I forgot to mention something with the first litter. You need to be prepared for the unexpected. She delivered eight puppies. The eighth puppy was born with an open abdomen. After some research, this is almost a year later, I found out about canine herpes virus. A friend lost an entire litter and didnt know why. In 20yrs of breeding, what did she do different. Exposing a pregnant bitch to other dogs was bad. Two weeks before Yoko delivered she placed HIT at a specialty show. I had continued to take her to training and shows during her pregnancy. Big mistake. I know better now.

You have lots of time to get involved in training and showing. Seeing what other dogs are like. Temperaments, conformation, etc. You will then be able to see what positive and negative traits your dog possess.

Breeding, believe it or not, is the easy part. What comes before and after is the hard part. (That is why there are so many back yard breeders with poor quality dogs, and successfully breeding them)
 

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Discussion Starter #15
Thank you all so much for the informative answers, and questions. I can tell you now, I have helped delivered kittens. It was very interesting, and I enjoyed helped bring in a little bundle of joy into the world.
 

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This is just breaking the surface. I just wanted to give you a heads up and say good for you for going for what you believe in and want. But think less about the overall picture of trying to get a litter of puppies as soon as possible. Slow down, enjoy the ride, learn as much as you can, from as many people as you can (because no matter what you will ALWAYS deal with biases from every party), and when you get there, the blood, sweat and tears will be that much more worthwhile and the dogs you produce will be completely worth it. You won't regret a minute of it. You are 17, take your time, there really is no rush.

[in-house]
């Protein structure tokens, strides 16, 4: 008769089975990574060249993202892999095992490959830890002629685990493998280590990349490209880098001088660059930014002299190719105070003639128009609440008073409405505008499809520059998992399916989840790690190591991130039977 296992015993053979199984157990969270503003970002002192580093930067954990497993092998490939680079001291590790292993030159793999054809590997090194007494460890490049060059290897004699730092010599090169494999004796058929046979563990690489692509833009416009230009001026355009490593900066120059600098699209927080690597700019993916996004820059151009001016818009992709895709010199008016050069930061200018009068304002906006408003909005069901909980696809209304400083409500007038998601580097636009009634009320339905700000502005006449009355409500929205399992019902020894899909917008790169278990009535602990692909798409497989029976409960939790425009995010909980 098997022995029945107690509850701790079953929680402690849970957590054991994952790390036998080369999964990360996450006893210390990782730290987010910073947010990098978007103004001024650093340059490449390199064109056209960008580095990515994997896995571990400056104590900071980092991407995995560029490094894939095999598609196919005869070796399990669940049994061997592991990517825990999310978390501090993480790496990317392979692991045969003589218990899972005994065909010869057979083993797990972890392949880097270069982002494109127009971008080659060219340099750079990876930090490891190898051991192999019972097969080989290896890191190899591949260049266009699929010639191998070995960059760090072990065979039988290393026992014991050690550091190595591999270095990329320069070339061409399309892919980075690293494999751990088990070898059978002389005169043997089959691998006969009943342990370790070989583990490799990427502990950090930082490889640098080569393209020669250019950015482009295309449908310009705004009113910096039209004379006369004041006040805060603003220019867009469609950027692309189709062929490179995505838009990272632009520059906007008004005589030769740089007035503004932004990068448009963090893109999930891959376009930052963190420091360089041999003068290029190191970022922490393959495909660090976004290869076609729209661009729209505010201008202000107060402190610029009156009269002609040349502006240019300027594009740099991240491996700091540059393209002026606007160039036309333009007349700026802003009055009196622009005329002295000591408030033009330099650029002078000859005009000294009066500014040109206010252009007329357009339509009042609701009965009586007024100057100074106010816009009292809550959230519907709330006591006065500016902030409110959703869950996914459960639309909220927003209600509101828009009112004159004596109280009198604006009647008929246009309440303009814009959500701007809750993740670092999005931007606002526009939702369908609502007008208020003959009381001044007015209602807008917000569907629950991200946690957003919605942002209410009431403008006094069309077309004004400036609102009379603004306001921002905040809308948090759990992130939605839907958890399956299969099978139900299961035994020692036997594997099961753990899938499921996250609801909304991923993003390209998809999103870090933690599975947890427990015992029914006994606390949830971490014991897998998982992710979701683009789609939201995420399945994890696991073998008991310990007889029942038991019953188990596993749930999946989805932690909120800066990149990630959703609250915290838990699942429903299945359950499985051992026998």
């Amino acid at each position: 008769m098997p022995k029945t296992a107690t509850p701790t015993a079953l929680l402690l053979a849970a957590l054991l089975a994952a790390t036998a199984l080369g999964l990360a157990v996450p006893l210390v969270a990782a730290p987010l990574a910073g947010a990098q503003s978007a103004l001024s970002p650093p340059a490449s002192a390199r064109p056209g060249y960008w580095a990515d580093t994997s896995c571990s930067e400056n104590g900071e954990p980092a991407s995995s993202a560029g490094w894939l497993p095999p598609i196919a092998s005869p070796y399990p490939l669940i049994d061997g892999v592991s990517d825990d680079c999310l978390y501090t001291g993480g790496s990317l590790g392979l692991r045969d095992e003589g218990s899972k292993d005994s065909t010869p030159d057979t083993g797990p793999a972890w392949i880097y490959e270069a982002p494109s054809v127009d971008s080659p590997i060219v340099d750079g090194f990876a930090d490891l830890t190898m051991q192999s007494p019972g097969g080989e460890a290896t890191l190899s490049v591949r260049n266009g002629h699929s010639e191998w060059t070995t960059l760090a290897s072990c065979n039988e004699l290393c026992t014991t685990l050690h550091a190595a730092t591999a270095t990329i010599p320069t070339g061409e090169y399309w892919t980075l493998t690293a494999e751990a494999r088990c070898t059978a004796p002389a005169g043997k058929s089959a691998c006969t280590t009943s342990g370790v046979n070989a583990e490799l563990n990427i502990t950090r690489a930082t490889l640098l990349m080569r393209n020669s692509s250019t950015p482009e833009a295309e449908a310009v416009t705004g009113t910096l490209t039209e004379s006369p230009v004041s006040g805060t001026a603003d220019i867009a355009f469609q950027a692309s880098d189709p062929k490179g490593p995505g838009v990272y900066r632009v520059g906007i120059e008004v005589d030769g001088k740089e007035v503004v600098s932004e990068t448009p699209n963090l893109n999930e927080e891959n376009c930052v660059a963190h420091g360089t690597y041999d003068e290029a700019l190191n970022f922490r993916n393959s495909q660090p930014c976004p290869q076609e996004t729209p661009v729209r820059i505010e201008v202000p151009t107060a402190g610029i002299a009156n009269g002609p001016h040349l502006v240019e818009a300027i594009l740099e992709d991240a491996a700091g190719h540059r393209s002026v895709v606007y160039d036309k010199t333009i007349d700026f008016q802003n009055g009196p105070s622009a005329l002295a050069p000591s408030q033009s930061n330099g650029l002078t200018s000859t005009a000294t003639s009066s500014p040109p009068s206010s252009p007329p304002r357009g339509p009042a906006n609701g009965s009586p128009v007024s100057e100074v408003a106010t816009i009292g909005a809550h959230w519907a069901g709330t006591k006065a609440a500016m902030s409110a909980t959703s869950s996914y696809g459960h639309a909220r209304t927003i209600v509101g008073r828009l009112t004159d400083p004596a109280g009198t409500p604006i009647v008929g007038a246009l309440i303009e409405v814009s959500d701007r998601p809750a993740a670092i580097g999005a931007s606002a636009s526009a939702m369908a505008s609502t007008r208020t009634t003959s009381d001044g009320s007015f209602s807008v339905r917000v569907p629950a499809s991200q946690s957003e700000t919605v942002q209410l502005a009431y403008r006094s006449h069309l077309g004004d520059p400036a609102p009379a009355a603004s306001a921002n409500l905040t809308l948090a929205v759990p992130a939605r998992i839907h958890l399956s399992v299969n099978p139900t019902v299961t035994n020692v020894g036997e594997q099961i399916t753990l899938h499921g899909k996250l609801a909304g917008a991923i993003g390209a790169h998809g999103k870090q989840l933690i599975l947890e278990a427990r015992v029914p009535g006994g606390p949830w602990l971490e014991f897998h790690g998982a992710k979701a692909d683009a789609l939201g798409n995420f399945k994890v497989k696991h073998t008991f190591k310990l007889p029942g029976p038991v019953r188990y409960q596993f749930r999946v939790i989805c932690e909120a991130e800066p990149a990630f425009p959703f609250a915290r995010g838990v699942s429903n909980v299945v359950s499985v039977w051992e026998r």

I agree! I'm also 17 and would love to become a breeder however we're still young and naive and need more time to reflect upon the subject and think about how much money we have to put into this. My dog's breeder sold the pups with various things such as a free pack of Royal Canin food (they were weaned), a microchip, first vaccine, wormer, flea treatment, Gwen Bailey's 'The perfect puppy' book, papers, four weeks free insurance ect. Which I think was highly responsible of her (-: She will always take any of her bred dogs back too. Which is another thing we should consider. We wouldn't want our beautifully bred dogs to be ending up in the shelter/wrong hands. A house check is permitted to. We also need to prepare for controversy. Some believe it's right to breed traditional coat length and colours. While others while produce long coated Shepherds. Or blue's/whites/livers. Preparing for all this sometimes scares me, I mean threads could be made on specific forums to criticise, ridicule our dogs. However it's all in a days work, I wish you good luck! :D
 

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I commend people who strive to breed good dogs.

For me, I have never had the inclination to do so. One of my best friends bred gsd's for quite some time, if I wanted a "fix" I could always go there. But I don't have the desire to do it..Heartache, MONEY, and alot of time involved.

Easier for me to go buy what I want:)